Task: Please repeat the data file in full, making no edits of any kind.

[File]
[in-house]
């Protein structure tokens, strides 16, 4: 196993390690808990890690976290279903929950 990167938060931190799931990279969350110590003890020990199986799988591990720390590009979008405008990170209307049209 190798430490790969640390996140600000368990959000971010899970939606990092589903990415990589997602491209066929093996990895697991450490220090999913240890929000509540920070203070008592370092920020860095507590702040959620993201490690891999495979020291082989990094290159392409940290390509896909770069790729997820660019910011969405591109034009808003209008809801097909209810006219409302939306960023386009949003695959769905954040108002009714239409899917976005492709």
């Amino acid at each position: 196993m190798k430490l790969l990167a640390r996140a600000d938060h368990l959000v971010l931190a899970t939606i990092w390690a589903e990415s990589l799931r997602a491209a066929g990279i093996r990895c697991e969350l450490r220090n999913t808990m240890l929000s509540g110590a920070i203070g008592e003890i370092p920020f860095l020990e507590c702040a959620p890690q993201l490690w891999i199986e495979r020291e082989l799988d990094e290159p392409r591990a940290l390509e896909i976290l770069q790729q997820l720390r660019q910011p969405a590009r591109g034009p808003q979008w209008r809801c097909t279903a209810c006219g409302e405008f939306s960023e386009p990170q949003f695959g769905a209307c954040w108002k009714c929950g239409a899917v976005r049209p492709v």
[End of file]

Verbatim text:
[in-house]
């Protein structure tokens, strides 16, 4: 196993390690808990890690976290279903929950 990167938060931190799931990279969350110590003890020990199986799988591990720390590009979008405008990170209307049209 190798430490790969640390996140600000368990959000971010899970939606990092589903990415990589997602491209066929093996990895697991450490220090999913240890929000509540920070203070008592370092920020860095507590702040959620993201490690891999495979020291082989990094290159392409940290390509896909770069790729997820660019910011969405591109034009808003209008809801097909209810006219409302939306960023386009949003695959769905954040108002009714239409899917976005492709």
């Amino acid at each position: 196993m190798k430490l790969l990167a640390r996140a600000d938060h368990l959000v971010l931190a899970t939606i990092w390690a589903e990415s990589l799931r997602a491209a066929g990279i093996r990895c697991e969350l450490r220090n999913t808990m240890l929000s509540g110590a920070i203070g008592e003890i370092p920020f860095l020990e507590c702040a959620p890690q993201l490690w891999i199986e495979r020291e082989l799988d990094e290159p392409r591990a940290l390509e896909i976290l770069q790729q997820l720390r660019q910011p969405a590009r591109g034009p808003q979008w209008r809801c097909t279903a209810c006219g409302e405008f939306s960023e386009p990170q949003f695959g769905a209307c954040w108002k009714c929950g239409a899917v976005r049209p492709v």